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Mondelez International’s Cocoa Life programme is fully operational in Indonesia

19 May 2015  •  Author(s): Victoria White

Mondelez International’s $400 million Cocoa Life programme is fully operational in Indonesia, the world’s third largest cocoa origin and the biggest cocoa origin in Asia.


By the end of 2015, Cocoa Life will be operating in more than 100 Indonesian communities and will have trained 8,000 farmers in agricultural and business skills to help improve cocoa yields, protect the environment and boost farmer incomes.  By 2022, the programme plans to train 50,000 farmers and in turn benefit about 200,000 people in local communities, promoting women’s empowerment and education for children. Mondelez International’s ultimate goal is to sustainably source all the Company’s cocoa supply via Cocoa Life. Cocoa Life answers Mondelez International’s “Call For Well-being”, which urges employees, suppliers and community partners to join together to develop new approaches that can have a positive impact on the planet and its people.

“Cocoa Life is taking root in Indonesia because it’s focused on farmers,” said Andi Sitti Asmayanti, Director of Cocoa Life for Southeast Asia. “Through Cocoa Life, we’re empowering farmers to create action plans with their communities and shape the future of cocoa.  Together with the Indonesian government, our suppliers and partners, we’re helping cocoa-farming families create the kind of communities they want to live in, and inspiring the next generation.”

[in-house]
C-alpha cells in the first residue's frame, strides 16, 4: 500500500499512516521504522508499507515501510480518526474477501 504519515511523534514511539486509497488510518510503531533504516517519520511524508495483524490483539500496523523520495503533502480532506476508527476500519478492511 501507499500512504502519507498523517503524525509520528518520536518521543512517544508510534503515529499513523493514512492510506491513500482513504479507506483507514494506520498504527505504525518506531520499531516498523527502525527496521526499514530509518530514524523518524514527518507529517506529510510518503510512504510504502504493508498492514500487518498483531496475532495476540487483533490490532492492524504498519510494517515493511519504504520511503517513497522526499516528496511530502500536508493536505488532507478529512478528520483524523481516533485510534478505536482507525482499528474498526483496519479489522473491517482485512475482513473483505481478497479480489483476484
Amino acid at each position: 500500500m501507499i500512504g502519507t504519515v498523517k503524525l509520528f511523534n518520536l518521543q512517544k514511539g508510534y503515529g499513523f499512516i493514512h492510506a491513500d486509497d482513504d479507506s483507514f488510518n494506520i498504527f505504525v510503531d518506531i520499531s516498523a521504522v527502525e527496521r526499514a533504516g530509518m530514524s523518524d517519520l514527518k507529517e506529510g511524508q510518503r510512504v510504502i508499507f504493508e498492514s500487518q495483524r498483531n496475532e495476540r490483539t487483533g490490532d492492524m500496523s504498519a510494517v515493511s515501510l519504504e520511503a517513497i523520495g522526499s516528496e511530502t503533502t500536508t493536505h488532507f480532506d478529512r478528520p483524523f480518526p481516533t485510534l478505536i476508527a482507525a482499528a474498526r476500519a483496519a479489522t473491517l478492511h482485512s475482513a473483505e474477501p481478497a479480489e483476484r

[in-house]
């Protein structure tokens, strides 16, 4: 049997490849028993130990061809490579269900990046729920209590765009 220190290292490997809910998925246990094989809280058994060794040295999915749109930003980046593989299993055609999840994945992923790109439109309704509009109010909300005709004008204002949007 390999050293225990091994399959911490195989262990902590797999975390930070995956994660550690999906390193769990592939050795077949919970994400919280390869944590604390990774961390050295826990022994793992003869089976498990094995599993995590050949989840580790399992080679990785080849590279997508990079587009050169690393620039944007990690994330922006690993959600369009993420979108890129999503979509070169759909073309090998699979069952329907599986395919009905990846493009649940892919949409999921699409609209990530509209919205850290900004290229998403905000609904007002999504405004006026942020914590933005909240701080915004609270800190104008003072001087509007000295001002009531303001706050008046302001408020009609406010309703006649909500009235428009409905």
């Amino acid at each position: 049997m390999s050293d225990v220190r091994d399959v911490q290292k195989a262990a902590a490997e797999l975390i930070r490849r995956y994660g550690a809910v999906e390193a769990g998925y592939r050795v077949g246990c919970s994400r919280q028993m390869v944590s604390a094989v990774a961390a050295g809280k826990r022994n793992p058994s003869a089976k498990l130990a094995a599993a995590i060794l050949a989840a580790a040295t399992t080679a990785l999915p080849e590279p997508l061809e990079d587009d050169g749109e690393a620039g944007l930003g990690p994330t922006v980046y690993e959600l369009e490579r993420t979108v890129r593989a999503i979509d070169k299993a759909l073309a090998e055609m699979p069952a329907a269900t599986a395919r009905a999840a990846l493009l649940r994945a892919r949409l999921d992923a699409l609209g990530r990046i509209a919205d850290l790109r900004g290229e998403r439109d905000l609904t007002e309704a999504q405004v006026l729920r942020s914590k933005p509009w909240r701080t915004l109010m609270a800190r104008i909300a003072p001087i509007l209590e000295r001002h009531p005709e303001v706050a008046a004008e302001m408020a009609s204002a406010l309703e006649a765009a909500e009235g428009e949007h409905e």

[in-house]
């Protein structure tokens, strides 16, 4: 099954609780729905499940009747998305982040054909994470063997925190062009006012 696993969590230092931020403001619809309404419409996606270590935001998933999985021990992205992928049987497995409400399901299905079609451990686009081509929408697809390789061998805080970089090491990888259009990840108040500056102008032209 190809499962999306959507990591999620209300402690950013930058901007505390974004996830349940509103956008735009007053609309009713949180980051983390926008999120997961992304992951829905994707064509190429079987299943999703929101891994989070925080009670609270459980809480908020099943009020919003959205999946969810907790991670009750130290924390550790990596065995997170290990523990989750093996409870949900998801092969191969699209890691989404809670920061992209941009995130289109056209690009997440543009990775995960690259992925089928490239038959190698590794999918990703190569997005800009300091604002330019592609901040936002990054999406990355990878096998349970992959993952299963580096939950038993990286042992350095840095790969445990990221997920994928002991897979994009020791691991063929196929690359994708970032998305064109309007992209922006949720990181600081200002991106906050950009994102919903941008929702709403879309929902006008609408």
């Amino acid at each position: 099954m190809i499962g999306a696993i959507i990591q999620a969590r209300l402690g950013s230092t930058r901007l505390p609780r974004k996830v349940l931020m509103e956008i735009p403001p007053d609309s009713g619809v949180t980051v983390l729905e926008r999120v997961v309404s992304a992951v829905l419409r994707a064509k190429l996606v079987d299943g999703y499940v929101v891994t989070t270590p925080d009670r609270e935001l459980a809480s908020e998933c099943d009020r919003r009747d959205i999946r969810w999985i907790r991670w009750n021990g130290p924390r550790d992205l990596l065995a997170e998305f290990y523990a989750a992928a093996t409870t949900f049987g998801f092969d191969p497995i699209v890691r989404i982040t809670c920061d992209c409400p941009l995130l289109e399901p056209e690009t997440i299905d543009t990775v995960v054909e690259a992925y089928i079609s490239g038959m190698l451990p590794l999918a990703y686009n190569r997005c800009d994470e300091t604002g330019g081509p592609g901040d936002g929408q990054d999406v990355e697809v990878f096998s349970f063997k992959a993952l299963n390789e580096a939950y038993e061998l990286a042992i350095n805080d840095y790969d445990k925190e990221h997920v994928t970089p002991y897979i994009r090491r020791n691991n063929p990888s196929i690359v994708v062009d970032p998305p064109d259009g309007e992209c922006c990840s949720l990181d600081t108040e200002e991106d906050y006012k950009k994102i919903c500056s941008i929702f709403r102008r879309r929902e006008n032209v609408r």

Cocoa Life has partnered with Save the Children to help promote gender equality

Cocoa Life is working with farmers in two Indonesian regions – Sulawesi and Sumatra – and along with suppliers Cargill and Olam aims to strengthen the country’s position as a leading producer of high-quality, sustainable cocoa.  And by partnering with the non-governmental organisation Save the Children, Cocoa Life will help promote gender equality through leadership and business training for women in cocoa farming communities, as well as agricultural education for youth.  Together, farming families will create Community Action Plans to achieve specific development outcomes, such as improving health and nutrition education.

“Save the Children knows when women and mothers do well, their children’s lives improve, too,” said Carolyn Miles, Save the Children President & CEO.  “We believe our partnership with Cocoa Life will help parents in cocoa farming communities in Indonesia to have a sustainable income so they can provide for their children and give them the opportunity to reach their full potential.”

Cocoa Life is already seeing results In Indonesia.  Two years ago, a number of Indonesian farmers were abandoning cocoa for other cash crops as yields declined.  Existing cocoa trees were aging, and there wasn’t sufficient infrastructure to support new plantings.  Today, Cocoa Life’s partnership with the Indonesian Coffee and Cocoa Research Institute (ICCRI), Cargill and Olam has offered farmer inputs such as training, supplies and a new nursery so farmers have been able to continue growing cocoa and significantly boost their crop yields.

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